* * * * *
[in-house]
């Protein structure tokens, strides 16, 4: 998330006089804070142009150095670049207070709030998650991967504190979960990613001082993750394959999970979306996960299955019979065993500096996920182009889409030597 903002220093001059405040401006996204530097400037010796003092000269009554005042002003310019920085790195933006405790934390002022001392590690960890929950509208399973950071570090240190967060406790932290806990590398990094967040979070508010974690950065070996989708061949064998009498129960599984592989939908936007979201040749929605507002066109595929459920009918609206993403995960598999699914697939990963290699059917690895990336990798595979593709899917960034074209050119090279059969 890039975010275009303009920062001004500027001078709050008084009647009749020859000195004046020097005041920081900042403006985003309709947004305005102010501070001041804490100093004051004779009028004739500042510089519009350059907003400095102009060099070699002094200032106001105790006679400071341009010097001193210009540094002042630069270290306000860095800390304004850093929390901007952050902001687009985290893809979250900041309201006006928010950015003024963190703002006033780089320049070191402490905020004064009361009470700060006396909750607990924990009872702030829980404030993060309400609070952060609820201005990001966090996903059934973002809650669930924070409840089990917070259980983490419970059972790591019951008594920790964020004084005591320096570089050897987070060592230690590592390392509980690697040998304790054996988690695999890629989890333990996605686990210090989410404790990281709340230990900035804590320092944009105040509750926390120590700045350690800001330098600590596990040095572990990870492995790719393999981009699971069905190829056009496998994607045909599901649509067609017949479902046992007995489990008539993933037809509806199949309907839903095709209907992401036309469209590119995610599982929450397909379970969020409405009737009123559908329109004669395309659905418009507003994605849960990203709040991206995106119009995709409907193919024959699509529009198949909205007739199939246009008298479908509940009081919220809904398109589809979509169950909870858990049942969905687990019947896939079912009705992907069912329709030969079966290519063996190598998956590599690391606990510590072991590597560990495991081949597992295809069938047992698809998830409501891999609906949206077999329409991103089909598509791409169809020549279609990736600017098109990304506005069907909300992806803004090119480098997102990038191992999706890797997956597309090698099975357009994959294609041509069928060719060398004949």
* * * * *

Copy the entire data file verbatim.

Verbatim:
[in-house]
């Protein structure tokens, strides 16, 4: 998330006089804070142009150095670049207070709030998650991967504190979960990613001082993750394959999970979306996960299955019979065993500096996920182009889409030597 903002220093001059405040401006996204530097400037010796003092000269009554005042002003310019920085790195933006405790934390002022001392590690960890929950509208399973950071570090240190967060406790932290806990590398990094967040979070508010974690950065070996989708061949064998009498129960599984592989939908936007979201040749929605507002066109595929459920009918609206993403995960598999699914697939990963290699059917690895990336990798595979593709899917960034074209050119090279059969 890039975010275009303009920062001004500027001078709050008084009647009749020859000195004046020097005041920081900042403006985003309709947004305005102010501070001041804490100093004051004779009028004739500042510089519009350059907003400095102009060099070699002094200032106001105790006679400071341009010097001193210009540094002042630069270290306000860095800390304004850093929390901007952050902001687009985290893809979250900041309201006006928010950015003024963190703002006033780089320049070191402490905020004064009361009470700060006396909750607990924990009872702030829980404030993060309400609070952060609820201005990001966090996903059934973002809650669930924070409840089990917070259980983490419970059972790591019951008594920790964020004084005591320096570089050897987070060592230690590592390392509980690697040998304790054996988690695999890629989890333990996605686990210090989410404790990281709340230990900035804590320092944009105040509750926390120590700045350690800001330098600590596990040095572990990870492995790719393999981009699971069905190829056009496998994607045909599901649509067609017949479902046992007995489990008539993933037809509806199949309907839903095709209907992401036309469209590119995610599982929450397909379970969020409405009737009123559908329109004669395309659905418009507003994605849960990203709040991206995106119009995709409907193919024959699509529009198949909205007739199939246009008298479908509940009081919220809904398109589809979509169950909870858990049942969905687990019947896939079912009705992907069912329709030969079966290519063996190598998956590599690391606990510590072991590597560990495991081949597992295809069938047992698809998830409501891999609906949206077999329409991103089909598509791409169809020549279609990736600017098109990304506005069907909300992806803004090119480098997102990038191992999706890797997956597309090698099975357009994959294609041509069928060719060398004949």